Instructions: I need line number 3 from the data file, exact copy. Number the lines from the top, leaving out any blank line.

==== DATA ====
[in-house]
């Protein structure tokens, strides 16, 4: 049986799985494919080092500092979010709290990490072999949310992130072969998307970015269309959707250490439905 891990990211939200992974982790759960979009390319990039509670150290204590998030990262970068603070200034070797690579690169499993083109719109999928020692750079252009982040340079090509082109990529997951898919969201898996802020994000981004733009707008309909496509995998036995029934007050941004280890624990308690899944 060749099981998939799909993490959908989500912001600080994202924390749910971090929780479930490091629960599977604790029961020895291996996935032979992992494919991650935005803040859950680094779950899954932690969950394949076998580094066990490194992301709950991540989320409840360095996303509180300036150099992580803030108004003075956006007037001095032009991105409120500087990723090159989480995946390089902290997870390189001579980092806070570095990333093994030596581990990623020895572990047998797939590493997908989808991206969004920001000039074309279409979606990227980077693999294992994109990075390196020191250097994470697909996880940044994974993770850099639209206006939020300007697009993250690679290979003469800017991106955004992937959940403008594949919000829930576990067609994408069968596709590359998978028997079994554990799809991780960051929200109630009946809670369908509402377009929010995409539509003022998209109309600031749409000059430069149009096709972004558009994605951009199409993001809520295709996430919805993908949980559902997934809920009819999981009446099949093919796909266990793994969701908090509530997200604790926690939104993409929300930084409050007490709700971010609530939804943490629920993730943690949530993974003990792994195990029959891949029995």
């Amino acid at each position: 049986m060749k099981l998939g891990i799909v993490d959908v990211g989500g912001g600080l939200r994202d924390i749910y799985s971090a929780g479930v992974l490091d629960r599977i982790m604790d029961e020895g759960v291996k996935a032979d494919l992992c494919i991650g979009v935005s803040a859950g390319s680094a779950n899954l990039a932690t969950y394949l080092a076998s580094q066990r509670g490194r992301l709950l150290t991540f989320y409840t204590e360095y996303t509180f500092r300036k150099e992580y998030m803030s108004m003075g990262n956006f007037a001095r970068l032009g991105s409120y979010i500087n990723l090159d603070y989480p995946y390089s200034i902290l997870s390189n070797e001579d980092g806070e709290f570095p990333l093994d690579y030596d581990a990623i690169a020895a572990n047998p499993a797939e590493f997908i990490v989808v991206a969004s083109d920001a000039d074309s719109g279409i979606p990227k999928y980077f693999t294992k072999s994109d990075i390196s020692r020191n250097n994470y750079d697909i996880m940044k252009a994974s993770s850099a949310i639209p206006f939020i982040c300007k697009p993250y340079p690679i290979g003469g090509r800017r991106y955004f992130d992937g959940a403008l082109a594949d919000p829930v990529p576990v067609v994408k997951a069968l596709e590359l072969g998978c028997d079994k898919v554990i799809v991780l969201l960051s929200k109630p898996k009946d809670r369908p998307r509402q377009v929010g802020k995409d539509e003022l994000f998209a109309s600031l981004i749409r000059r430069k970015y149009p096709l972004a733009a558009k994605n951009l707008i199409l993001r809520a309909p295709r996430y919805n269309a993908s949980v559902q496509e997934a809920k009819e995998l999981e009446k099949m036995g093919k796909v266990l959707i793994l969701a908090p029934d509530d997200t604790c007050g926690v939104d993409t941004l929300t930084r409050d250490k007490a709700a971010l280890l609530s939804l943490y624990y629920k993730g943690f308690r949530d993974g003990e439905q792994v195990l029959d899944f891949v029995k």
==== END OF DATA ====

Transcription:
């Amino acid at each position: 049986m060749k099981l998939g891990i799909v993490d959908v990211g989500g912001g600080l939200r994202d924390i749910y799985s971090a929780g479930v992974l490091d629960r599977i982790m604790d029961e020895g759960v291996k996935a032979d494919l992992c494919i991650g979009v935005s803040a859950g390319s680094a779950n899954l990039a932690t969950y394949l080092a076998s580094q066990r509670g490194r992301l709950l150290t991540f989320y409840t204590e360095y996303t509180f500092r300036k150099e992580y998030m803030s108004m003075g990262n956006f007037a001095r970068l032009g991105s409120y979010i500087n990723l090159d603070y989480p995946y390089s200034i902290l997870s390189n070797e001579d980092g806070e709290f570095p990333l093994d690579y030596d581990a990623i690169a020895a572990n047998p499993a797939e590493f997908i990490v989808v991206a969004s083109d920001a000039d074309s719109g279409i979606p990227k999928y980077f693999t294992k072999s994109d990075i390196s020692r020191n250097n994470y750079d697909i996880m940044k252009a994974s993770s850099a949310i639209p206006f939020i982040c300007k697009p993250y340079p690679i290979g003469g090509r800017r991106y955004f992130d992937g959940a403008l082109a594949d919000p829930v990529p576990v067609v994408k997951a069968l596709e590359l072969g998978c028997d079994k898919v554990i799809v991780l969201l960051s929200k109630p898996k009946d809670r369908p998307r509402q377009v929010g802020k995409d539509e003022l994000f998209a109309s600031l981004i749409r000059r430069k970015y149009p096709l972004a733009a558009k994605n951009l707008i199409l993001r809520a309909p295709r996430y919805n269309a993908s949980v559902q496509e997934a809920k009819e995998l999981e009446k099949m036995g093919k796909v266990l959707i793994l969701a908090p029934d509530d997200t604790c007050g926690v939104d993409t941004l929300t930084r409050d250490k007490a709700a971010l280890l609530s939804l943490y624990y629920k993730g943690f308690r949530d993974g003990e439905q792994v195990l029959d899944f891949v029995k």